IAR Rant re: EWAVR 3.20A Download

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I just been given access to IAR's download site. But to unzip the (101Mb!) installation file I have downloaded for EWAVR 3.20A, I MUST use an unzipper that employs 'hard encryption'. They recommend WinZIP 9 (which I don't have a copy of), or they point to an alternative PKWARE product.

My employer, quite correctly, employs a fairly strict policy of using software within its license terms. And you would have thought that IAR would be sensitive to such issues. However, the license terms of the free PKWARE product they suggest expressly forbids the commercial use of the product in this way (2.1.1 (ii) of the PKWARE license clauses).

Which means that, in order to get a copy of EWAVR 3.20A that I have paid for through my 'Support and Upgrade Agreement', I have to buy another piece of unzipping software.

Perhaps it's only me, but this really p****s me off. IAR, who are going to obsessive lengths to protect their software, are suggesting violation of someone else's software license terms, or requiring the use of a specific unzip utility that I have to pay for. :evil: And let's not forget; all this protection is for their benefit, not mine.

Anyone else find this unacceptable?

Comment from IAR would be nice (especially with regard to the suggested violation of another software author's license terms).

Regards,

Colin

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I agree with you.

If anyone (hackers) want to crack IAR softwares, they can do it.IAR should stop this method of software protection :twisted: because it does not any effect on work of hacker,IAR only waste time and the money :x of the customers.

IAR must be LARGE !!!!! in MIND :lol: :lol:

They must accept crack of their software(several percent of any software use crack) and this is normal,not harmful for IAR.
:wink:

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You could always use the free GCC compiler. For the Windows environment see the WinAVR distribution.

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EW wrote:
You could always use the free GCC compiler.

True, I could do that. But I need as much speed optimisation as I can get, and my understanding is that the GCC compiler doesn't optimise as effectively as the commercial products, and also using it would condemn me to using AVRStudio for all my debugging, which is a fate worse than death.

No, my gripe wasn't with the product, per se, just the OTT protection.

Regards,

Colin

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Colin, is there anything in the Winzip 9 evaluation licence that would prevent you from using it to unpack the IAR archive within the 21-day evaluation period?

Eric, he could ditch a compiler and support agreement he's already paid good money for, and spend valuable development time installing and getting to grips with a new development environment, then modifying the existing IAR-style source code so that it compiles with GCC. But, quite frankly, why should he? Or, more to the point, why should IAR be allowed to treat its customers in such a way that going through all the hassle of learning a completely new toolset and ditching thousands of dollars of existing tool investment is seen as a preferable solution to simply expecting IAR to do things right in the first place?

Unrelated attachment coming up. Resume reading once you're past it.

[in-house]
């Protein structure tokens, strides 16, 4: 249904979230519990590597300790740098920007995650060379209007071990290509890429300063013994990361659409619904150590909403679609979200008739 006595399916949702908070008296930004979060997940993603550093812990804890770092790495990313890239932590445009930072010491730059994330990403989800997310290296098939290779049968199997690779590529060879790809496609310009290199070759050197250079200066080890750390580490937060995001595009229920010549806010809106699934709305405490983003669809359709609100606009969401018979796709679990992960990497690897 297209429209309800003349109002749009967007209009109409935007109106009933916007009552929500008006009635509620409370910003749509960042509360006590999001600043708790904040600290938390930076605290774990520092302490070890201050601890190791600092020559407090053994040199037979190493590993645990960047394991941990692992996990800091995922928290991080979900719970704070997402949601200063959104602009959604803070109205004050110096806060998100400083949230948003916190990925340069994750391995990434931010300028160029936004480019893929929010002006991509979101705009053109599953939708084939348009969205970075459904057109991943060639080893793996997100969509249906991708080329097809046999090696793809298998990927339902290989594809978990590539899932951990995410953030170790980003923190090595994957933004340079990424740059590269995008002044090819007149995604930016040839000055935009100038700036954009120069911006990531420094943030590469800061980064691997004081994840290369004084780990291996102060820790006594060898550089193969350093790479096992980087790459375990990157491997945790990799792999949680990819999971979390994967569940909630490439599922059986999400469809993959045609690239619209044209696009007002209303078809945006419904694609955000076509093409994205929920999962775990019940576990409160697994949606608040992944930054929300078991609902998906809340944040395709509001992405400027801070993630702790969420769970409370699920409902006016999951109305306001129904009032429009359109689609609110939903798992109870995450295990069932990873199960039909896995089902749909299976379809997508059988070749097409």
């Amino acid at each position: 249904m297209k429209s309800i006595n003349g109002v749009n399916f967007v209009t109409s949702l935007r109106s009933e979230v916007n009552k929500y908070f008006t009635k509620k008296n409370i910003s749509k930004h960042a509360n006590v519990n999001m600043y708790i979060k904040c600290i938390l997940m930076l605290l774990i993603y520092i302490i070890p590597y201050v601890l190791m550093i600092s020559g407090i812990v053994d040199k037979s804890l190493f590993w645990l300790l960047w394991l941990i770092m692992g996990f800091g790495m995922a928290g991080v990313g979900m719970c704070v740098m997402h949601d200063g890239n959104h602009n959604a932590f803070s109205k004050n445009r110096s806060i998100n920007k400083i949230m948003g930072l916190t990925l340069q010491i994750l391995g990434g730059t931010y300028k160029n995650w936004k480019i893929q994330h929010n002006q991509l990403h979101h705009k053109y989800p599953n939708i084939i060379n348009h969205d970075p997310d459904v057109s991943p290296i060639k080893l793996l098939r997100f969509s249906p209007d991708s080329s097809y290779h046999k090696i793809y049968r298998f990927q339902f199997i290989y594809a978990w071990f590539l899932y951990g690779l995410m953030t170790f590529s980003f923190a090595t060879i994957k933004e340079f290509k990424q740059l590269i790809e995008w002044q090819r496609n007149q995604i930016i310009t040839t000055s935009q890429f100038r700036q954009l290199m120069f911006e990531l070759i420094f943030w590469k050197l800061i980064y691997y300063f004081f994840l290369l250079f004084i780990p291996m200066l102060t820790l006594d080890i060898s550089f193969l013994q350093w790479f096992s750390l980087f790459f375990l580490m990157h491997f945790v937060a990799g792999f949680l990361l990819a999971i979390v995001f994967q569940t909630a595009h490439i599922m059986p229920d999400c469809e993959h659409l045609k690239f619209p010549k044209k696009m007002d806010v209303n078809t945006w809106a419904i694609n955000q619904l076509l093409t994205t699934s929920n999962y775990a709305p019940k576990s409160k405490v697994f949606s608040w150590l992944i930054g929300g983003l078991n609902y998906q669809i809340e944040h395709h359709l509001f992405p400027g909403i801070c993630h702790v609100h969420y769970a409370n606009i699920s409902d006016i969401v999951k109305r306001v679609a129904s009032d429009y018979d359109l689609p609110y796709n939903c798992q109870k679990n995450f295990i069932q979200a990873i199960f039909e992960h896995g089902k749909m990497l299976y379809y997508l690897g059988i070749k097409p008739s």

As an IAR user, I know where Colin is coming from here - we had a SUA back in the EWA90 1.x days, and the only time IAR contacted us was with a reminder that the SUA was about to expire, and would we like to renew it? Getting updates out of them meant having to phone the UK office and ask if there was anything to be had - we did get one update out of them this way, but if it had been left up to IAR then we'd still be using the same version we were supplied with originally, and with nothing to show for the SUA fees. We never did bother renewing that SUA...

From an engineering point of view, I love working with IAR tools. I just dread ever having to deal with their customer support.

Regards,
Chris

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chriscoulson wrote:
Colin, is there anything in the Winzip 9 evaluation licence that would prevent you from using it to unpack the IAR archive within the 21-day evaluation period?

Probably not, although I'd rather not have the hassle of installing and then removing a piece of software.

I sent an e-mail to UK support with much the same content as my original posting, and they have sent me a CD with the unzipped software on it. They suggested that I would have received the software notification eventually, but that it takes about a month to let everyone know! (I contacted them only two weeks after the software had been released). You would have thought that, since they must have the e-mail address of pretty much everyone on an SUA (they certainly have mine), they could send an automated e-mail on the day of release.

As you point out, Chris, the IAR tools seem pretty good, but the support can be atrocious.

Regards,

Colin

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to cstocks:

Quote:
just been given access to IAR's download site. But to unzip the (101Mb!) installation file